Mariah Scott, President of Skyward, A Verizon company
The FAA Reauthorization Act of 2018 was a powerful step forward that will foster innovation and allow for the kinds of advanced drone operations that our industry is demanding. We were pleased to see that many of the requests I made in a recent testimony for the House Aviation Subcommittee were reflected in the bill, including the repeal of the Special Rule for Model Aircraft, requirements for remote ID and tracking, and stronger collaboration with industry on UTM. All of these key changes will drive the safe and efficient growth of commercial UAS operations. It also shows the FAA is committed to continuing public/private partnerships, listening to industry feedback, and bringing together all stakeholders for continued innovation in the integration of the airspace. Earl Lawrence, Director of the UAS Integration office at the FAA, recently said that safety and innovation are not mutually exclusive, the reauthorization bill is a great example of that. Skyward is helping our customers fly more ways in more places with UTM services like LAANC, Beyond Visual Line of Site, and LTE connectivity research that will accelerate thanks to the FAA’s work to open the sky for commercial drones.
Michael Blades, Research Director, North America for Frost & Sullivan’s Aerospace, Defense, and Security Business Unit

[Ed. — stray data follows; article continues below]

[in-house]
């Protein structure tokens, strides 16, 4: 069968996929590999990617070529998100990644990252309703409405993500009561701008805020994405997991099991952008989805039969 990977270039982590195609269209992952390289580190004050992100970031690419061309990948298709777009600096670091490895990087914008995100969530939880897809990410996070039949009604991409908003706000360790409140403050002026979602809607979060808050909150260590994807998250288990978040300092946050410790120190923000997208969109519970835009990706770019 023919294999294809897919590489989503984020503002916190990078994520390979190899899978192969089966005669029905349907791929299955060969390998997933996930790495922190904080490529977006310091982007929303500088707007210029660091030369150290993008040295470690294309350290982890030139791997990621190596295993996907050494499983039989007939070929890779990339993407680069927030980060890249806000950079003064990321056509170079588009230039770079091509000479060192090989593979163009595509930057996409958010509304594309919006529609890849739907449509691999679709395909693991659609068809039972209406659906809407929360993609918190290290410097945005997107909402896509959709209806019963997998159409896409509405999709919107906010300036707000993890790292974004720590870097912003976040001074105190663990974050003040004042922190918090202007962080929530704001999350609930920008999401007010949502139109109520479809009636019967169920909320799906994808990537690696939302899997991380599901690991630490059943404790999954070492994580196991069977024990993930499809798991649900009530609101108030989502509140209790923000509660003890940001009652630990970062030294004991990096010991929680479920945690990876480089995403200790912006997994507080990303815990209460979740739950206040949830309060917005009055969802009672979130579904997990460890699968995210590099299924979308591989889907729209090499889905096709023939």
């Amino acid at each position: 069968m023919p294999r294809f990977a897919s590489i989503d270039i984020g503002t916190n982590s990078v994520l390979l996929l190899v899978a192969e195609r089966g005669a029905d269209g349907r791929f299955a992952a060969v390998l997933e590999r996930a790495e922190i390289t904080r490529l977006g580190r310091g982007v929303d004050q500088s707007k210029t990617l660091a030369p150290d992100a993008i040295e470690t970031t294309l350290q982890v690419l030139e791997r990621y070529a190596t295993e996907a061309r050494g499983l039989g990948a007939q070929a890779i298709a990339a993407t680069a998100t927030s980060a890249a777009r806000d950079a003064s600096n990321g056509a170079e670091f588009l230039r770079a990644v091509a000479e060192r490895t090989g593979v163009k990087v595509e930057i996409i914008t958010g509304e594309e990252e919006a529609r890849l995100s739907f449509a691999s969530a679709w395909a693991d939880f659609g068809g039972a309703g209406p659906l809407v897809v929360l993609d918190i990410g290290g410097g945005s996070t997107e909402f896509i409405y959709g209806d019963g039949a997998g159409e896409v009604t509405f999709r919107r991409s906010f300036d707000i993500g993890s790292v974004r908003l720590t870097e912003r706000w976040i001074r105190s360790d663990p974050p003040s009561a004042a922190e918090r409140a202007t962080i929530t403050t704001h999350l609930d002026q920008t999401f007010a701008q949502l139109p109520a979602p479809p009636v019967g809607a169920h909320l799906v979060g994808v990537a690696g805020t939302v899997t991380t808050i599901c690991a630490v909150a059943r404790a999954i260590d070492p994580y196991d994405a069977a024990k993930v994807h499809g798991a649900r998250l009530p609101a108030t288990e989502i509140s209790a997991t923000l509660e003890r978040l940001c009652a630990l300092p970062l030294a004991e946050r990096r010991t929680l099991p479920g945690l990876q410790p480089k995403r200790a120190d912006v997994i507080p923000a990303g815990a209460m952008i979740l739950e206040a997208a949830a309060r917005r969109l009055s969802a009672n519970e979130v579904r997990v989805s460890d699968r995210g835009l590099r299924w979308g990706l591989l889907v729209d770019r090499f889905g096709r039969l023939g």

The bill being signed into law was a significant step toward opening up the commercial drone, UAM, and counter drone markets. It provides pathways to market growth with issues like a risk-based approach to determine if certain UAS may operate safely in the national airspace prior to the completion of certain rulemakings, such as, if operations do not create a hazard to users of the national airspace system or the public; updating regulations to allow/certify carriage of property within one year; establishing a pilot program to utilize available remote identification technologies for purposes of safety and enforcement of UAS operators not in compliance with applicable federal laws and regulations (this should help decrease commercial operations by non-Part 107 compliers, if enforced), and a mandated plan for developing UTM services, to name a few. While it will still take a significant amount of time to implement many of the initiatives outlined in the bill, at least we have a roadmap where we used to have road blocks. Challenges still lie ahead, but at least the rulemaking portions of our government seem to be attempting to play from the same sheet of music regarding autonomous flying robots and how they will inevitably be integrated into the connected, autonomous transportation and logistics ecosystem.
Tyler Finn, Law & Public Policy at AirMap, and Bill Goodwin, General Counsel of AirMap
AirMap commends Congress and the White House for signing the five-year FAA Reauthorization Act of 2018, which we believe will accelerate the growth of the drone economy in the United States. Specifically, the Act includes language that calls on FAA to develop a comprehensive unmanned aircraft systems traffic management (UTM) system, a step we believe is critical for the safe integration of drones into the National Airspace. As a participant in six out of the ten DOT Integration Pilot Program awards, we were pleased to see Congress? recognition of the important questions to be solved in the IPP. Furthermore, the Act requires the FAA to develop a strategy to ensure timely implementation of and avoid duplication between UAS programs including LAANC, the IPP, and the UTM Pilot Program. Taken together, these provisions in the Reauthorization will ensure that industry can continue to collaborate with the various levels of government to develop technology solutions to harness the opportunity presented by drones.